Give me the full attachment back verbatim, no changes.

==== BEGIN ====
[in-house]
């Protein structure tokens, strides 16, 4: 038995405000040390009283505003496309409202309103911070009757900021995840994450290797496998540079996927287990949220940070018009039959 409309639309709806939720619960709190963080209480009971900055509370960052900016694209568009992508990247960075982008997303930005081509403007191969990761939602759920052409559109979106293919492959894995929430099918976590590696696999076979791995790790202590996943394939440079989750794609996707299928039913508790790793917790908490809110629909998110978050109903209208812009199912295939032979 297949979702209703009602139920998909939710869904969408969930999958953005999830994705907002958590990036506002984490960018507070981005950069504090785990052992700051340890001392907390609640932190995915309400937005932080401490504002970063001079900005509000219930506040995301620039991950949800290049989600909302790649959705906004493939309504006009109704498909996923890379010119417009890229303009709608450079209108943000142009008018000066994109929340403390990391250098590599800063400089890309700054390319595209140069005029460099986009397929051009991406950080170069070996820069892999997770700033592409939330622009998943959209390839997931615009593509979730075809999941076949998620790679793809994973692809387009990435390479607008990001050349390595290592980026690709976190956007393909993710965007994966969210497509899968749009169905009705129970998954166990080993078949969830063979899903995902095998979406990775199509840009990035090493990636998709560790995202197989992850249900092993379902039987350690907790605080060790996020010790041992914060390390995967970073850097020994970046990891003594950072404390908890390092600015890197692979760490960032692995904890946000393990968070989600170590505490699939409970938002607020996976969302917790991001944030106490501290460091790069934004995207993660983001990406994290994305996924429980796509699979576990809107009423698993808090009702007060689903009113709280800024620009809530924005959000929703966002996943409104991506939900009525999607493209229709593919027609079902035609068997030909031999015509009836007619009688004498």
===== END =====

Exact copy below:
[in-house]
């Protein structure tokens, strides 16, 4: 038995405000040390009283505003496309409202309103911070009757900021995840994450290797496998540079996927287990949220940070018009039959 409309639309709806939720619960709190963080209480009971900055509370960052900016694209568009992508990247960075982008997303930005081509403007191969990761939602759920052409559109979106293919492959894995929430099918976590590696696999076979791995790790202590996943394939440079989750794609996707299928039913508790790793917790908490809110629909998110978050109903209208812009199912295939032979 297949979702209703009602139920998909939710869904969408969930999958953005999830994705907002958590990036506002984490960018507070981005950069504090785990052992700051340890001392907390609640932190995915309400937005932080401490504002970063001079900005509000219930506040995301620039991950949800290049989600909302790649959705906004493939309504006009109704498909996923890379010119417009890229303009709608450079209108943000142009008018000066994109929340403390990391250098590599800063400089890309700054390319595209140069005029460099986009397929051009991406950080170069070996820069892999997770700033592409939330622009998943959209390839997931615009593509979730075809999941076949998620790679793809994973692809387009990435390479607008990001050349390595290592980026690709976190956007393909993710965007994966969210497509899968749009169905009705129970998954166990080993078949969830063979899903995902095998979406990775199509840009990035090493990636998709560790995202197989992850249900092993379902039987350690907790605080060790996020010790041992914060390390995967970073850097020994970046990891003594950072404390908890390092600015890197692979760490960032692995904890946000393990968070989600170590505490699939409970938002607020996976969302917790991001944030106490501290460091790069934004995207993660983001990406994290994305996924429980796509699979576990809107009423698993808090009702007060689903009113709280800024620009809530924005959000929703966002996943409104991506939900009525999607493209229709593919027609079902035609068997030909031999015509009836007619009688004498």